Behavioral Safety for Developing Safety Culture

Behavior-Based-Safety-Management
Dr.Kaila HarbansLal, Director- Forum of Behavioural Safety, Mumbai.

Behavioral Safety approach postulates that unsafe behaviors are at the base of any near misses, injury, fatalities. Business targets are genuinely achievable with safe behaviors at all levels. If unsafe behaviors are controlled, even near misses can be avoided. Organizationally, Behavioral Safety helps in decision-making for spot-correcting of the at-risk behavior by everyone at the site. It helps in building a business ecosystem with safe behaviours at work. Change of individual mindset is crucial that no single unsafe behavior at the site would be permitted unless spot-corrected.

Most of the safety management systems have aimed at controlling unsafe conditions, whereas almost 100% of accidents are triggered by unsafe acts or behaviors. Even unsafe conditions are nothing but the result of unsafe behaviours. It is important for workers and safety personnel to prevent and minimize the consequences of catastrophic releases of toxic, reactive, flammable, or explosive chemical substances, which result in toxic or explosive hazards.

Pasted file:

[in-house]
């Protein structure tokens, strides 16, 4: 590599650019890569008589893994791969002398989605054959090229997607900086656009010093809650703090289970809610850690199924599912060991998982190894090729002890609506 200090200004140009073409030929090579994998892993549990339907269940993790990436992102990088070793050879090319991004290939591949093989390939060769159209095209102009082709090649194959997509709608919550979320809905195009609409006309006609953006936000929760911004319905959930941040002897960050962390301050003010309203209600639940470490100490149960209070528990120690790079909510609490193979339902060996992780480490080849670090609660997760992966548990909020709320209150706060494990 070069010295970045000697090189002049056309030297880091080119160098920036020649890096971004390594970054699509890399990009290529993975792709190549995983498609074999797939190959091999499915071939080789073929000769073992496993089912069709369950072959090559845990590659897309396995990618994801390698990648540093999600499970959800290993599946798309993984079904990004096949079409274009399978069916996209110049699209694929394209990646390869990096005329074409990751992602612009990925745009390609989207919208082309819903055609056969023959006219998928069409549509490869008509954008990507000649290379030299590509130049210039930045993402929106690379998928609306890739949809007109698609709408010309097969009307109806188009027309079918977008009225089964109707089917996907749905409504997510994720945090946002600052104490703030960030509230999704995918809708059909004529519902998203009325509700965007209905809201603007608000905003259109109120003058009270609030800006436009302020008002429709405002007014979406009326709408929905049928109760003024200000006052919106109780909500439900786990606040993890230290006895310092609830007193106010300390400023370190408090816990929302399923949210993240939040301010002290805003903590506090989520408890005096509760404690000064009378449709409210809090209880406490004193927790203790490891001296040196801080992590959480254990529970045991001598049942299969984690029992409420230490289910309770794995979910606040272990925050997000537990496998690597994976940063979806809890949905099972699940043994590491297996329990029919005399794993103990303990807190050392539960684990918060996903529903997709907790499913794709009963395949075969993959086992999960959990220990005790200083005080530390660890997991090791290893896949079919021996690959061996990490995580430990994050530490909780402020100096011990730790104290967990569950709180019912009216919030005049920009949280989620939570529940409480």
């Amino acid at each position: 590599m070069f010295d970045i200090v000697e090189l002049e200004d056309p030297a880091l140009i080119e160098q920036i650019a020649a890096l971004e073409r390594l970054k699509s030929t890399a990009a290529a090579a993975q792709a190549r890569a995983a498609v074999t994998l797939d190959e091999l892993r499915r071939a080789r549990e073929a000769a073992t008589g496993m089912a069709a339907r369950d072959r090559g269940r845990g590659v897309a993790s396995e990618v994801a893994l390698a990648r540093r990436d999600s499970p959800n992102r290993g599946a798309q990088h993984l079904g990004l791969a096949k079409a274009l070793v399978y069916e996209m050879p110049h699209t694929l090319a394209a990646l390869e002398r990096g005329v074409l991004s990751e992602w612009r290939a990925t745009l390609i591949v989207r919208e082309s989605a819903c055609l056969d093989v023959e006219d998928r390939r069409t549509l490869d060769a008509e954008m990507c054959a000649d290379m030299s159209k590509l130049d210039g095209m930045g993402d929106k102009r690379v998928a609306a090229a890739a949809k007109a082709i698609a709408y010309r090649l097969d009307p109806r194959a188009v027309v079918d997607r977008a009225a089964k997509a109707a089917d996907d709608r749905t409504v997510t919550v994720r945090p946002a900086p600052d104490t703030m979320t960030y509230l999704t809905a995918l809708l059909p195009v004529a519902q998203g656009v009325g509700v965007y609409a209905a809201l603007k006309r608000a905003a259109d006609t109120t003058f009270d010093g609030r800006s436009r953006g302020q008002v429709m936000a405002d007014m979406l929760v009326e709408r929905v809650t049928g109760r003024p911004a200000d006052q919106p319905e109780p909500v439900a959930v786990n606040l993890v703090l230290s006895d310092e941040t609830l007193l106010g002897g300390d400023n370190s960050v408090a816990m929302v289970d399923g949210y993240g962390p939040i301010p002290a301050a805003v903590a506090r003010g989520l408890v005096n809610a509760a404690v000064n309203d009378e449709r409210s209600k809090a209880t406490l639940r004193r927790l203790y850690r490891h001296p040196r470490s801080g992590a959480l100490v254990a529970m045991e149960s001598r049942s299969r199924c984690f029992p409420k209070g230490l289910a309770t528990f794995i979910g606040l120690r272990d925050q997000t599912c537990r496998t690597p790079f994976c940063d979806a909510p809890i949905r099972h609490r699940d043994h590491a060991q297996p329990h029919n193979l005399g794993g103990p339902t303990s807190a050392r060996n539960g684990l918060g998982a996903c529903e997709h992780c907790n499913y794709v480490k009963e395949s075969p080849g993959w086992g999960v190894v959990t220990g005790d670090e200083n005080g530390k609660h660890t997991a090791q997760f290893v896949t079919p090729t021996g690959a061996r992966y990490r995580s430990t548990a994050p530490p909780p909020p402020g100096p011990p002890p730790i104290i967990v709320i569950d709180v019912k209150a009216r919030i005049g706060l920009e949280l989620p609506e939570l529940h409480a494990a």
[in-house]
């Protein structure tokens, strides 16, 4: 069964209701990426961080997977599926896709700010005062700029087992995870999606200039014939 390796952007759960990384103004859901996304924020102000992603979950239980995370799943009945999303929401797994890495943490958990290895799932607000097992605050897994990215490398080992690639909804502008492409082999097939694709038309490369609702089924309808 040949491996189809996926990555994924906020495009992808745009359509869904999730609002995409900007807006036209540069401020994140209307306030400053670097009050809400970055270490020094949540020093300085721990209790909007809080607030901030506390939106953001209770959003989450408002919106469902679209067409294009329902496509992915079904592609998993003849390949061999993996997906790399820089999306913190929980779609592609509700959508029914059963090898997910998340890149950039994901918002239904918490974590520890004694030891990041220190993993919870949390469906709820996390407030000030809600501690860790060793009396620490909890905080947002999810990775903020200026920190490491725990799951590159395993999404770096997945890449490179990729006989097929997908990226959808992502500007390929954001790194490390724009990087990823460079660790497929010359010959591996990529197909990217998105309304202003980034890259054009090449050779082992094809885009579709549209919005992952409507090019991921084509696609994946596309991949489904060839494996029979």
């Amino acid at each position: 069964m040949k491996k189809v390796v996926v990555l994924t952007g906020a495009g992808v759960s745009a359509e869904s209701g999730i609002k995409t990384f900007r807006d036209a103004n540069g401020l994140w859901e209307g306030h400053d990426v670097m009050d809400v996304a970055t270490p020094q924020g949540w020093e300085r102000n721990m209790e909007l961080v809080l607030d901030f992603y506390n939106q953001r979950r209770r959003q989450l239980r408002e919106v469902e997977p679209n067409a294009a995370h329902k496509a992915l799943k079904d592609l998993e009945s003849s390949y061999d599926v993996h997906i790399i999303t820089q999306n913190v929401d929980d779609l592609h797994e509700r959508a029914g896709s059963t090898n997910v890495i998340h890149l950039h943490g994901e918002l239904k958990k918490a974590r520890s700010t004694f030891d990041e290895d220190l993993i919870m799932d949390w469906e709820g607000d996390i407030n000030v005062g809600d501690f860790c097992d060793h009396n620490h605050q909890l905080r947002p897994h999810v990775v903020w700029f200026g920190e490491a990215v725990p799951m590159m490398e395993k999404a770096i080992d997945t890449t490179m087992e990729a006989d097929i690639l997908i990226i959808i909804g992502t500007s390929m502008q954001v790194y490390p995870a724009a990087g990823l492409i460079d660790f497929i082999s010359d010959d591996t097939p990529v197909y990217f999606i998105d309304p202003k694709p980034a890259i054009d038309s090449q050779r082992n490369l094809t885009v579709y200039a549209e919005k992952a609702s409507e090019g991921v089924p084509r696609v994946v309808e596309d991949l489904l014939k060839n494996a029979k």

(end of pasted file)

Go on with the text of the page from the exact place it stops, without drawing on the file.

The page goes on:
‘Safety First’ has remained only a slogan for Indian industry which does not appear in practice.  Organizations are challenged every day to produce a safety culture characterized by a continual drive toward the goal of maximum attainable safety, one in which errors and incidents are not only reported but are evaluated transparently. The concept of zero-accident refers to the total participation campaign into the organization which sounds attractive in a theoretical sense. But practically, zero-accident seems a far-fetched promise of business management as human safety would not get an absolute preference over profits from production. Safety mostly suffers as an attachment to the contractor, hence the financial responsibility should be of the contractor but safety responsibility must be held with the company.

All safety awards and certifications to organizations instituted by the reputed institutions in the country are questionable when on an average, about 30% at-risk behaviours are being practised by the people at workplaces. According to a head of the chemical plants, “sometimes we all agree to about 5% tolerance of safety deviations, which gradually turns out to be much higher in reality, so unless we all behaviorally and truly lead to practice zero tolerance towards safety violations, we can’t ensure safety culture and accidents would continue to happen as its happening”.

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